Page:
It’s always easier to make sales a part of the job when a new hire comes on. Write this responsibility into the job description of every worker. That doesn’t mean cold-calling prospects for an hour at the beginning or end of every shift. Rather, it’s reinforcing a mindset that making sales is part of every business relationship.
Create a personal contact list for every worker
Build a database of portable sanitation decision-makers each employee encounters on a regular basis. It could include local business owners, construction crew leaders or special event managers, for example. Ask employees to run down that list once a month and ask contacts what your company can do to provide better, more comprehensive service.
Develop written assets to make sales simpler
You can provide helpful tools to make it easier for employees to approach potential new customers in the field. Write talking point scripts or a follow-up email pitch they can use when making contacts. Promotional cards, brochures and discount coupons would be easy handouts to distribute your sales message.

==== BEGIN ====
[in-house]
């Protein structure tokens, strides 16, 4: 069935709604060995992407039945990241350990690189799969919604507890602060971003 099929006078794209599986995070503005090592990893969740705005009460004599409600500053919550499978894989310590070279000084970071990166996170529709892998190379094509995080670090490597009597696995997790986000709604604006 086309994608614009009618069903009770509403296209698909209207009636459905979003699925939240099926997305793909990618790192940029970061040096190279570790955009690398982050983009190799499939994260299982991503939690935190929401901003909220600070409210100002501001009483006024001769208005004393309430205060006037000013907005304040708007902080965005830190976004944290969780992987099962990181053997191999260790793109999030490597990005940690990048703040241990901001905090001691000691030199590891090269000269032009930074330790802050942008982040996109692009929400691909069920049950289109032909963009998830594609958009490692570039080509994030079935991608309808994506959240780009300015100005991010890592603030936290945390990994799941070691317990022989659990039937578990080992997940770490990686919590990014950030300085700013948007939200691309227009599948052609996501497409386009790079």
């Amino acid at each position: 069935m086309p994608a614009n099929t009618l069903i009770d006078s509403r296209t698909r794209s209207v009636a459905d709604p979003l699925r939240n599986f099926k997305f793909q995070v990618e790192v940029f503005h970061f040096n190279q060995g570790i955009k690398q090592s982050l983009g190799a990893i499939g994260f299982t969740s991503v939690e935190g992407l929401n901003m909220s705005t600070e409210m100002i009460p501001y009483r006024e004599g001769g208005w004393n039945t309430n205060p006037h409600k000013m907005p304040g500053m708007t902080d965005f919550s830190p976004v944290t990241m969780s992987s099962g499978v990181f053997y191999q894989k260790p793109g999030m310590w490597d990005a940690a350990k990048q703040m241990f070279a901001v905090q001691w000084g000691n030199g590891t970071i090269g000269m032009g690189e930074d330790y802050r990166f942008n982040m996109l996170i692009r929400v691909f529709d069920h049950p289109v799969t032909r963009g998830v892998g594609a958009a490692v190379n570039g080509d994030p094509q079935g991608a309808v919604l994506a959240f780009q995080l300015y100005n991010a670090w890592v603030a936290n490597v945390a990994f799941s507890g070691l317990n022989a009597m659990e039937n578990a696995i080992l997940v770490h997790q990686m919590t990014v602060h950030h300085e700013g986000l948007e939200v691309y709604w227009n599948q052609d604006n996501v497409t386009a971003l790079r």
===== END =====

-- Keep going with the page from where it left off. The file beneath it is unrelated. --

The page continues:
Set employees up for sales success
Appearance is important. Provide uniforms for your crew, and keep their trucks and equipment clean at all times. Improve morale by adding a few nice employee benefits. Happy workers will be happy to sell your services. Do all you can to retain good workers. The longer they are with you, the more they will want to help you grow the business.
HAVE A GREAT YEAR
I wish you a successful and safe 2017 busy season. Give some of these ideas a try and get everyone selling your products and services. When the season winds down in the fall, let me know which sales strategies worked this year and I’ll share those ideas with readers.